CARLSBAD — Having competed internationally in paratriathlons for the past few years, Jamie Brown said that between swimming, biking and running his favorite part of every race is the finish line.The 33-year-old Carlsbad athlete is one of the founding members of the newly formed Challenged Athletes Foundation (CAF) Elite Paratriathlon Team. As a team member, he has dedicated himself to competing around the world in the hopes of racing in the debut of paratriathlons at the 2016 Paralympic Games in Rio de Janeiro, Brazil.
“It’s a very unique sport just because you have to compete in all three events,” said Brown, who has competed in sports all of his life, about paratriathlons.
The sprint distance paratriathlons, in which he competes, require athletes to swim 750 meters, bike 12 miles, and run 3.1 miles.
He said that because of all of the different elements of paratriathlons, “I don’t think it’s even possible to run a perfect race.”
But for Brown, that has been part of the sport’s appeal. He said he is driven by the “never-ending challenge to improve.”
He initially discovered paratriathlons at a camp hosted by CAF in 2010. CAF is a San Diego-based organization that supports people with physical disabilities so they can be involved in sports.
Brown, who was born without a fibia in his right leg and a deformed right foot, had his foot amputated when he was 11 months old. He has competed in sports using special prosthetics, and played baseball through high school and college.
“I’ve always played sports growing up, playing against the able-bodied kids … I have such a passion for sports,” Brown said.
“Paratriathlon is so different to begin with. It really requires a lot of skill and even a little bit of risk taking,” said Mark Sortino, the director CAF paratriathlon team. “When you see a challenged athlete competing in it, people are just amazed.”
“(Brown is) actually fairly new in the sport, which is surprising considering how well he’s done in such a short amount of time,” he added.
Most recently, Brown placed fourth in the division for below the knee amputees in the International Triathlon Union San Diego race on April 20. He also was the USA National Champion for paratriathlons for 2011 and 2012.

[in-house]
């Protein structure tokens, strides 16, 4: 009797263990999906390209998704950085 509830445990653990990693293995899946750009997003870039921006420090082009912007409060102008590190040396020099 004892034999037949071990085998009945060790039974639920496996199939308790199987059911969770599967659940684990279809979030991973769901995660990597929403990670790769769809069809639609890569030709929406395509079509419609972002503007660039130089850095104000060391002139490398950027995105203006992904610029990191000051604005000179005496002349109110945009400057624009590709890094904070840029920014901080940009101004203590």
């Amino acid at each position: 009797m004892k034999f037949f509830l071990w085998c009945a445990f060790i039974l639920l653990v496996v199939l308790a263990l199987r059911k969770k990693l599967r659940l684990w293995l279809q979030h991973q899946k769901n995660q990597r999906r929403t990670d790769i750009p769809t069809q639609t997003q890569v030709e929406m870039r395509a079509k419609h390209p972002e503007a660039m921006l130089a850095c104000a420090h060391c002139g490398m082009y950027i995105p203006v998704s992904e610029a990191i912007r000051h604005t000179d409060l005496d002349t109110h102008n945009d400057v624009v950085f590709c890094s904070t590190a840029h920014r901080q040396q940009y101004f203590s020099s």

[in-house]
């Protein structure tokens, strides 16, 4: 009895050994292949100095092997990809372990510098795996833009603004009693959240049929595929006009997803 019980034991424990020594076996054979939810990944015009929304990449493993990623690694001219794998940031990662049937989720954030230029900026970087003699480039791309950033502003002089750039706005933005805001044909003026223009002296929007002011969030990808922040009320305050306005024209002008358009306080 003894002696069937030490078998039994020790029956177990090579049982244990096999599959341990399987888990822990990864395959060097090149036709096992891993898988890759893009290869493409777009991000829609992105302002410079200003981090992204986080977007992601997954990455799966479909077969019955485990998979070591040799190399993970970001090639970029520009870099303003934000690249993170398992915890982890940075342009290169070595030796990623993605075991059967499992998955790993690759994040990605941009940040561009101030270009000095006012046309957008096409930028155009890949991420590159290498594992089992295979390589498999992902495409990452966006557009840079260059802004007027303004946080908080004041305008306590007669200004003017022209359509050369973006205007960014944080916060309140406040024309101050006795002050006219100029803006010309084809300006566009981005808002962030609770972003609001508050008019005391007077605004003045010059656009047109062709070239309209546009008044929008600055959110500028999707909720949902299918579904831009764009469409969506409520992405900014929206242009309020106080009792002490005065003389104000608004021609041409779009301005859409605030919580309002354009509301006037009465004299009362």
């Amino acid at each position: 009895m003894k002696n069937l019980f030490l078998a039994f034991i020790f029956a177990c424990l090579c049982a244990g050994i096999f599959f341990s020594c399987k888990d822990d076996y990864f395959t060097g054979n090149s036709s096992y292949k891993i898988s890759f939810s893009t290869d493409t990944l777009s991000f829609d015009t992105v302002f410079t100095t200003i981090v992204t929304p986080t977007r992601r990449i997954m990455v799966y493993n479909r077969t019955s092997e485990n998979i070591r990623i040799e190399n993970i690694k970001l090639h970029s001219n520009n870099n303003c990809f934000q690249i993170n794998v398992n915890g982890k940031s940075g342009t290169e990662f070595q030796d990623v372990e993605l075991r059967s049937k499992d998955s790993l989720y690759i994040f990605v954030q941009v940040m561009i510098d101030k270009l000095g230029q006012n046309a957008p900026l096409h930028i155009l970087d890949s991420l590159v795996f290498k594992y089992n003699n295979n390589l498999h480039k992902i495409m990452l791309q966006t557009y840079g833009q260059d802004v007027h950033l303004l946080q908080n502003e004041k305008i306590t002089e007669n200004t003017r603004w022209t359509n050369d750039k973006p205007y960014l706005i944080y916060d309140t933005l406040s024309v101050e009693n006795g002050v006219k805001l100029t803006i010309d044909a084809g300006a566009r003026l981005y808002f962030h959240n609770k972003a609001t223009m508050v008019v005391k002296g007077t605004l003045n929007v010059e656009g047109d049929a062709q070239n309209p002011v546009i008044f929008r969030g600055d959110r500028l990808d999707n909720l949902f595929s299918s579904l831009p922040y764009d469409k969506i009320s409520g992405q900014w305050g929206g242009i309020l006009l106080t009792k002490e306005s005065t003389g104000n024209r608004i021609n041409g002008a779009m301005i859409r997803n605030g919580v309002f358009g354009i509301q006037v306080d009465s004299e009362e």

Grant funding for travel and equipment from CAF has enabled Brown and his six other team members to pursue competing in more paratriathlon events.
“Without Challenged Athletes Foundation, I couldn’t even come close to doing all of these events,” Brown said.
While health insurance will cover walking prosthetics for amputees, it does not cover the special prosthetics needed for running and biking, which cost thousands of dollars.
Sortino said that competing in triathlons costs $15,000 more at minimum for challenged athletes compared to the basic expenses paid by able-bodied athletes.
Brown and the rest of the CAF paratriathlon team will continue to aim for the Paralympics by racing in the 2013 USA Paratriathlon National Championship in Austin, Texas May 27.
Brown anticipates competing against about 75 of the nation’s best athletes in his division at the event.
Sortino said that Brown’s classification is the second most competitive in paratriathlons.
“He really is truly racing against the best in the world,” he said.
Brown said he will continue his regimen of training 12 to 18 hours each week to prepare, but knows that there are some aspects of the race he will not be able to predict.
“You never really know what you’re going to get into once you get out there,” Brown said, explaining that a race can easily be influenced by the weather or terrain. But for him, “Having that not knowing sensation is kind of the fun part.”